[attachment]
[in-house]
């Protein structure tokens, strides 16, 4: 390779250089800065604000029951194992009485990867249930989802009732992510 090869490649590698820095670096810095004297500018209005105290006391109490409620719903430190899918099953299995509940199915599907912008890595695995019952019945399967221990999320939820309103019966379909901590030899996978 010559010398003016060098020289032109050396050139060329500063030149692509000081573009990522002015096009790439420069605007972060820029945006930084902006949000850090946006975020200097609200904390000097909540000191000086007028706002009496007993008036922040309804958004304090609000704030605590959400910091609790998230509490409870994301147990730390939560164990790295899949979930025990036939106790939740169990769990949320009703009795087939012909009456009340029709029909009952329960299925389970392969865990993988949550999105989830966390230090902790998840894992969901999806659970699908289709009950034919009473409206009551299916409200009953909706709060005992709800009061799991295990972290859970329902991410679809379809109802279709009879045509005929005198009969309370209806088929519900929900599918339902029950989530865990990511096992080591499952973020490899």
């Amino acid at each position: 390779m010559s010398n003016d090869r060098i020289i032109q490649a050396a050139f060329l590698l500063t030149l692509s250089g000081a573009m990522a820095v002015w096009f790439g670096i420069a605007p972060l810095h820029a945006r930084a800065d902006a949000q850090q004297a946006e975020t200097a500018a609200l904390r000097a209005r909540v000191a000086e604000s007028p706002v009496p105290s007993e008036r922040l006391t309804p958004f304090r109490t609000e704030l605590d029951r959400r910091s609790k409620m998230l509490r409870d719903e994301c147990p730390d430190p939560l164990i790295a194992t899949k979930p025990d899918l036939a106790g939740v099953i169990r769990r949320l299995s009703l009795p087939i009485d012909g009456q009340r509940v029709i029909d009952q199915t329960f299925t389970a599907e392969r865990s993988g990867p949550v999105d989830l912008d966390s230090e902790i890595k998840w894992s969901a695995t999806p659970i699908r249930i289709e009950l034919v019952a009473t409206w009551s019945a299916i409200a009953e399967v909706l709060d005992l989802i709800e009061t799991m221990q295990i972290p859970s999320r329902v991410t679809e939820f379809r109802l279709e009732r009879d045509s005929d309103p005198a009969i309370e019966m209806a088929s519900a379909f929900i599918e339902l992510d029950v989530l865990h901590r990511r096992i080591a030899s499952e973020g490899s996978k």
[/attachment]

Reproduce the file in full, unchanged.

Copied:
[in-house]
């Protein structure tokens, strides 16, 4: 390779250089800065604000029951194992009485990867249930989802009732992510 090869490649590698820095670096810095004297500018209005105290006391109490409620719903430190899918099953299995509940199915599907912008890595695995019952019945399967221990999320939820309103019966379909901590030899996978 010559010398003016060098020289032109050396050139060329500063030149692509000081573009990522002015096009790439420069605007972060820029945006930084902006949000850090946006975020200097609200904390000097909540000191000086007028706002009496007993008036922040309804958004304090609000704030605590959400910091609790998230509490409870994301147990730390939560164990790295899949979930025990036939106790939740169990769990949320009703009795087939012909009456009340029709029909009952329960299925389970392969865990993988949550999105989830966390230090902790998840894992969901999806659970699908289709009950034919009473409206009551299916409200009953909706709060005992709800009061799991295990972290859970329902991410679809379809109802279709009879045509005929005198009969309370209806088929519900929900599918339902029950989530865990990511096992080591499952973020490899």
């Amino acid at each position: 390779m010559s010398n003016d090869r060098i020289i032109q490649a050396a050139f060329l590698l500063t030149l692509s250089g000081a573009m990522a820095v002015w096009f790439g670096i420069a605007p972060l810095h820029a945006r930084a800065d902006a949000q850090q004297a946006e975020t200097a500018a609200l904390r000097a209005r909540v000191a000086e604000s007028p706002v009496p105290s007993e008036r922040l006391t309804p958004f304090r109490t609000e704030l605590d029951r959400r910091s609790k409620m998230l509490r409870d719903e994301c147990p730390d430190p939560l164990i790295a194992t899949k979930p025990d899918l036939a106790g939740v099953i169990r769990r949320l299995s009703l009795p087939i009485d012909g009456q009340r509940v029709i029909d009952q199915t329960f299925t389970a599907e392969r865990s993988g990867p949550v999105d989830l912008d966390s230090e902790i890595k998840w894992s969901a695995t999806p659970i699908r249930i289709e009950l034919v019952a009473t409206w009551s019945a299916i409200a009953e399967v909706l709060d005992l989802i709800e009061t799991m221990q295990i972290p859970s999320r329902v991410t679809e939820f379809r109802l279709e009732r009879d045509s005929d309103p005198a009969i309370e019966m209806a088929s519900a379909f929900i599918e339902l992510d029950v989530l865990h901590r990511r096992i080591a030899s499952e973020g490899s996978k």